As US Still Argues Over Semantics, Australia Expands Its Ambitious Broadband Plan

from the you-get-fiber-to-the-home!-you-get-fiber-to-the-home!-everybody-gets-fiber-to-th dept

About a year ago, long before the FCC came out with its incredibly weak broadband plan that is full of non-specific nothingness, we had suggested that if the new FCC really wanted to be bold, it should look at what Australia was doing, building on an idea that we first started talking about back in 2003: building out a single super high end fiber infrastructure, and letting service providers compete on top of it. The idea, then was to offer 100 Mbps fiber to 90% of all homes, and provide the remaining 10% with 12 Mbps wireless). The thinking, of course, is that broadband is a natural monopoly, and you don't want multiple infrastructure providers having to dig up the entire country to lay fiber, but you do want competition. So you build a single top-of-the-line, state-of-the-art infrastructure, and let the competition happen at the service level. Now, there are reasonable concerns about the government being involved, but there are ways to structure such things so that it minimizes the problems. If you think of it like the national highway system, and the massive economic benefit that created, it begins to make sense.

So, as the US continues to muddle along at much slower speeds with little likelihood of much change, Broadband Reports points us to a new report out of Australia, noting that they can actually go even bigger, increasing the fiber coverage to 93% of the Australian homes.

This comes out of a feasibility report on the original plan, done by McKinsey and KPMG, which noted that it wasn't just feasible, but that the original plan wasn't as ambitious as it easily could be, and came up with some recommendations to make it even better. Australia's plans do have some problems, but the plan seems a lot more ambitious than anything coming out of the US lately.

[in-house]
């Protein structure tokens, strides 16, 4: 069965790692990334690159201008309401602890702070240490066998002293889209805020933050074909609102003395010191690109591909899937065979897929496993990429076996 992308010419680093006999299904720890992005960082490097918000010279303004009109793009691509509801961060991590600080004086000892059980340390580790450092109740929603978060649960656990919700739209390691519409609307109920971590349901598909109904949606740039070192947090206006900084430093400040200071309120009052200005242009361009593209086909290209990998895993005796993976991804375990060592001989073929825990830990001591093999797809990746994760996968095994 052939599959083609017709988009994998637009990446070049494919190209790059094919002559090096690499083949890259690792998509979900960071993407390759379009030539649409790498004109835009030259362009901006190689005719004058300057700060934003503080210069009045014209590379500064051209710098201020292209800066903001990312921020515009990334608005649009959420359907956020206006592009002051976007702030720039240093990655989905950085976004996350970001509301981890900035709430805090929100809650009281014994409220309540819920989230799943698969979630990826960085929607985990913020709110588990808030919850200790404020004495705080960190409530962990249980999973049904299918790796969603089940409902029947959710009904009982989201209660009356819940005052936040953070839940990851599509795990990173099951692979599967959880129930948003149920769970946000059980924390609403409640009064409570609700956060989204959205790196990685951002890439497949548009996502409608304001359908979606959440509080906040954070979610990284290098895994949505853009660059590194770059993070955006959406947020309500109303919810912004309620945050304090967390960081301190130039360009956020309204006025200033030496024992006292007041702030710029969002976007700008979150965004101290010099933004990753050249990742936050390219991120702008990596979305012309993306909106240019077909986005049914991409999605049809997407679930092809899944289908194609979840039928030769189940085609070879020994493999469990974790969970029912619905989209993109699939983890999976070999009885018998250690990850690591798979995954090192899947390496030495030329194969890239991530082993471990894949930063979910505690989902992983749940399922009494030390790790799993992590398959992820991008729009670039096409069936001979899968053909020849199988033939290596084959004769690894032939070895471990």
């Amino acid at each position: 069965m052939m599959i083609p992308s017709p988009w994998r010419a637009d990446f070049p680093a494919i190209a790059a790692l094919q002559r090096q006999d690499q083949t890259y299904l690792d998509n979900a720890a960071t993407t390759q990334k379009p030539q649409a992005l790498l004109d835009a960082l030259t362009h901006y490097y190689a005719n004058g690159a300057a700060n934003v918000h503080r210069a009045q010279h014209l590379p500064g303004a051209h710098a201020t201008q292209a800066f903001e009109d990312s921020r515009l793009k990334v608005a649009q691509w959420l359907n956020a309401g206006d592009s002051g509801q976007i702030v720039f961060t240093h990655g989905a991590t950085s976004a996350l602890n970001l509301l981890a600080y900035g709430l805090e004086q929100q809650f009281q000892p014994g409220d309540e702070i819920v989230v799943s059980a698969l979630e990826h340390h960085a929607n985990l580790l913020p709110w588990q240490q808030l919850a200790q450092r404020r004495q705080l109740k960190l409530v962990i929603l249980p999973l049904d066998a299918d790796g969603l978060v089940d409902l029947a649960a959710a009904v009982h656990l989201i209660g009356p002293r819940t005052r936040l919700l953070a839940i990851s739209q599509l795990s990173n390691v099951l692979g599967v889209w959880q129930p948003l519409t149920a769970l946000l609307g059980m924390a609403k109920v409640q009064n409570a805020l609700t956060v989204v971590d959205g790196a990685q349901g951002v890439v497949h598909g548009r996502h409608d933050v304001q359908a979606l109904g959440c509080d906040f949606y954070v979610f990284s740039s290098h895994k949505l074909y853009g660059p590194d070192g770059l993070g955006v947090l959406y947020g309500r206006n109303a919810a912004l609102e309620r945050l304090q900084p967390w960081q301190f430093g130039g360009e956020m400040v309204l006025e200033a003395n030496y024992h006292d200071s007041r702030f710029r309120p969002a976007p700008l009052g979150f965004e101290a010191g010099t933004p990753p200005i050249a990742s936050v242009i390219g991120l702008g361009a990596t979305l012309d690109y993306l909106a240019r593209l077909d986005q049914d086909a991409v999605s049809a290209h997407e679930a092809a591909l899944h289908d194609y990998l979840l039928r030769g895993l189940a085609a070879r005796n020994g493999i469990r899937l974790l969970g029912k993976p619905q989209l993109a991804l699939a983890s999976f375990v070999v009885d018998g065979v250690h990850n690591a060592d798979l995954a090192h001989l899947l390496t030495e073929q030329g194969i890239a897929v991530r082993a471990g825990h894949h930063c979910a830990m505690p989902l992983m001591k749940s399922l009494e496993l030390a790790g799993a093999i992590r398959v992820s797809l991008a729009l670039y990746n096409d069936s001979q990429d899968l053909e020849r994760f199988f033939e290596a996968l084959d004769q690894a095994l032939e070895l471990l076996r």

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  •  
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    tom k, May 10th, 2010 @ 3:09am

    this is a crock of s@#$t. The government is irrelevant in the deployment of US broadband. And if a country of 20M people spends 40 billion, it would cost like half a trillion in the US. Are you suggesting the US government should spend half a trillion to build fiber to the home to everyone in america? how stupid can you be?

     

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      Anonymous Coward, May 10th, 2010 @ 3:22am

      Re:

      "hurrrr durrrr"

      If you did it all at once it'd be a problem, but if you start in the most populated areas first and then to the less populated ones it'd be more feasible.